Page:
The investment vehicles are situated in financial centres located outside the United Kingdom and can add greater diversification to your existing portfolio. Cash can also be held offshore in deposit accounts, providing you with the choice about when you repatriate your money to the UK, perhaps to add to a retirement fund or to gift to children or grandchildren. Those who work overseas or have moved abroad to enjoy a different lifestyle often want to pay as little tax as is legally possible.

Many offshore funds offer tax deferral. The different types of investment vehicles available offshore include offshore bonds that allow the investor to defer tax within the policy until benefits are taken, rather than be subject to a basic rate tax liability within the underlying funds. This means that, if you are a higher rate tax payer in the UK, you could wait until your tax status changes before bringing your funds (and the gains) back into the UK.

The wide choice of different investment types available include offshore redemption policies, personalised policies, offshore unit trusts and OEICs. You may also choose to have access to investments or savings denominated in another currency.

Many banks, insurance companies and asset managers in offshore centres are subsidiaries of major UK, US and European institutions. If you decide to move abroad, you may not pay any tax at all when you cash-in an offshore investment, although this depends on the rules of your new country.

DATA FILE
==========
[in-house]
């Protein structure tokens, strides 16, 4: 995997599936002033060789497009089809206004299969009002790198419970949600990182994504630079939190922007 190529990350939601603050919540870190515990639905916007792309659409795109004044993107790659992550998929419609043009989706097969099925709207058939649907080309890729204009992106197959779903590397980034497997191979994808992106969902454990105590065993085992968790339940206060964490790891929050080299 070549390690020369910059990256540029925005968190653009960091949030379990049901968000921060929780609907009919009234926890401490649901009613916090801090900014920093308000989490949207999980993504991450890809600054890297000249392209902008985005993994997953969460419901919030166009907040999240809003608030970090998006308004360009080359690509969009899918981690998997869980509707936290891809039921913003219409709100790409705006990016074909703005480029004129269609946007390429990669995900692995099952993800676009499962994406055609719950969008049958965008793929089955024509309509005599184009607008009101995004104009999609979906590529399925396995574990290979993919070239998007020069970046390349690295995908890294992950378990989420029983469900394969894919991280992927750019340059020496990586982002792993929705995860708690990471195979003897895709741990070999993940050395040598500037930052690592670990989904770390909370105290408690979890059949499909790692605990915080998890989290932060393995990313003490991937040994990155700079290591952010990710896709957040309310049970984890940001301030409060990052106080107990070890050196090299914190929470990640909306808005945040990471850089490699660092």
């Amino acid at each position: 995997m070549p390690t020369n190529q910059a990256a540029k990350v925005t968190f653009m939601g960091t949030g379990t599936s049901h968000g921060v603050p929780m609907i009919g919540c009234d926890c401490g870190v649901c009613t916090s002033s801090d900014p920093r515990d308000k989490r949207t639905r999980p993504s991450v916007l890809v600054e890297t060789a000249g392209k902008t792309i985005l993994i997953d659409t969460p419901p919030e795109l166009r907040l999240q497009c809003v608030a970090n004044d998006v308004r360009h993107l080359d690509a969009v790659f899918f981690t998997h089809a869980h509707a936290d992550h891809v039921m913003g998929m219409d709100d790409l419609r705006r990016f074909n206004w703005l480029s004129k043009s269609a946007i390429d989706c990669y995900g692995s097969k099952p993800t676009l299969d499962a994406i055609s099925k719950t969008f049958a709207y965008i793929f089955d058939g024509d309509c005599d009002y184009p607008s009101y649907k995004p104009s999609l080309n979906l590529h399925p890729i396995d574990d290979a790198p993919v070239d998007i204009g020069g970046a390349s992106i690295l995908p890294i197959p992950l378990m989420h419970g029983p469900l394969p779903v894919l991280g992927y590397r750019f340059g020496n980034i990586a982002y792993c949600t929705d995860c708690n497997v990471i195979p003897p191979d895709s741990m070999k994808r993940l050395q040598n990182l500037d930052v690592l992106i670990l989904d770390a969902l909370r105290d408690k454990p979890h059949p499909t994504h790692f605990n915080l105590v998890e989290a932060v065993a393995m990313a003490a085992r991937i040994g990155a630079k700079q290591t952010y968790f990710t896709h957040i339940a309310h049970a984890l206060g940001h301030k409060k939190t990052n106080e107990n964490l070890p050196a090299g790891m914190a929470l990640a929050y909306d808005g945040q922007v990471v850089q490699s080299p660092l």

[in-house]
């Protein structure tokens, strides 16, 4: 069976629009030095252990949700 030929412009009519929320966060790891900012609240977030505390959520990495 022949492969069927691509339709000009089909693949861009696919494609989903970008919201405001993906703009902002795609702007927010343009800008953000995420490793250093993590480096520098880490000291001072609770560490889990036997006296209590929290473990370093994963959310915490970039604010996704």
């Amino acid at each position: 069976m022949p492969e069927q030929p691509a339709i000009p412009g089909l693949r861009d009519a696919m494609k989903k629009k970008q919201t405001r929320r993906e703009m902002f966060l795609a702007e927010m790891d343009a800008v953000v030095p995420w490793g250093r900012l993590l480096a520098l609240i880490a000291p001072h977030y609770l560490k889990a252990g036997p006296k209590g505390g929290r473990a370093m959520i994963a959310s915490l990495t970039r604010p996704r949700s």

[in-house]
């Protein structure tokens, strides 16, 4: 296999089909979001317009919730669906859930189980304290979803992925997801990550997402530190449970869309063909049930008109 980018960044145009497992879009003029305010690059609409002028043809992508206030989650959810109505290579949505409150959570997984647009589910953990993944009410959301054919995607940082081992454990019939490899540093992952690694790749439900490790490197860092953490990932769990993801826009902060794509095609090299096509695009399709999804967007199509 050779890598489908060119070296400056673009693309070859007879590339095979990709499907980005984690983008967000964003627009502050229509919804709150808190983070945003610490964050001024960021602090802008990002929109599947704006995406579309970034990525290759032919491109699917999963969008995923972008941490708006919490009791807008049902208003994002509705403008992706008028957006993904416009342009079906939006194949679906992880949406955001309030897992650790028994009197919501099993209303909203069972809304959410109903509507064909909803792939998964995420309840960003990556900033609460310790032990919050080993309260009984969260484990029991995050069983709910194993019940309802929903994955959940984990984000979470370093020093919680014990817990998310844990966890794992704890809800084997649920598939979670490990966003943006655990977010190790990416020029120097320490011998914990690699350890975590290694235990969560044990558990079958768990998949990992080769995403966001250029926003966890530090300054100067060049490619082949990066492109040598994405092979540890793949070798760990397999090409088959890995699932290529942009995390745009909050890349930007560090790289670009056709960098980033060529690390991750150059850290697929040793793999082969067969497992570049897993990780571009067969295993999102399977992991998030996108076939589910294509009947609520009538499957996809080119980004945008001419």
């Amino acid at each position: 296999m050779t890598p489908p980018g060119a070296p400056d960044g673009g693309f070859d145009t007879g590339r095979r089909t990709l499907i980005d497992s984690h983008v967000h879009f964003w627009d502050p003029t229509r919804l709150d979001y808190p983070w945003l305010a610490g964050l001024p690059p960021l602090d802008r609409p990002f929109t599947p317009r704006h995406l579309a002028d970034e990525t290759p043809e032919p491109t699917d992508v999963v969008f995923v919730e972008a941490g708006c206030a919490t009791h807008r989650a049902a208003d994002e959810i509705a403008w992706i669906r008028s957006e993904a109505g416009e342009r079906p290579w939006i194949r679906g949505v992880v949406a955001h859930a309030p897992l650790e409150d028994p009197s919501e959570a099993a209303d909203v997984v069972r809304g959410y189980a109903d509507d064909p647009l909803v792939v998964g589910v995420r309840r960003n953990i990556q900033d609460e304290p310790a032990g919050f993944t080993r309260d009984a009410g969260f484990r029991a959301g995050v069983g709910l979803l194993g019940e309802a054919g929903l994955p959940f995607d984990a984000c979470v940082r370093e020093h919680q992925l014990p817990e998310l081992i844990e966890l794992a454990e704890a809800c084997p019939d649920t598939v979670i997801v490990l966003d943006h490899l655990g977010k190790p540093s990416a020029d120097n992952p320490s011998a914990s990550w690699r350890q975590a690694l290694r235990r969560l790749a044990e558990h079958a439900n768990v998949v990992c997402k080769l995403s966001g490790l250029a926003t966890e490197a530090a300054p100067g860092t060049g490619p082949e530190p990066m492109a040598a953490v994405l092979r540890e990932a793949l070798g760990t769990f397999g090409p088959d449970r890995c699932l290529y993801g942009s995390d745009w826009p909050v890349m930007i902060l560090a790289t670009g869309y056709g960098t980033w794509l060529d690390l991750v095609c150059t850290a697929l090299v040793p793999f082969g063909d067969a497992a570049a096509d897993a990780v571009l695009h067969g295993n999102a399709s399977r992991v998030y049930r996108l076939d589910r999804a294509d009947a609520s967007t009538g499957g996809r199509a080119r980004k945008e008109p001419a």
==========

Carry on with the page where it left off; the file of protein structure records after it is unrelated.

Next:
Regarding savings and taxation, what applies to you in your specific circumstances is generally determined by the UK tax regulations and whatever tax treaties exist between the UK and your host country. The UK has negotiated treaties with most countries so that UK expats in those countries are not taxed twice. Basically, if a non-domiciled UK resident is employed by a non-UK resident employer and performs all of their duties outside the UK, the income arising is only subject to UK tax if it is received in or remitted to the UK.

Investor compensation schemes tend not to be as developed as in the UK, so you should always obtain professional advice to ensure that you fully understand each jurisdiction. It is also important to ensure that you are investing in an offshore investment that is appropriate for the level of risk you wish to take.

The value of investments and the income from them can go down as well as up and you may not get back your original investment. Past performance is not an indication to future performance. Tax benefits may vary as a result of statutory change and their value will depend on individual circumstances. Thresholds, percentage rates and tax legislation may change in subsequent finance acts. Currency movement can affect the value of an offshore investment.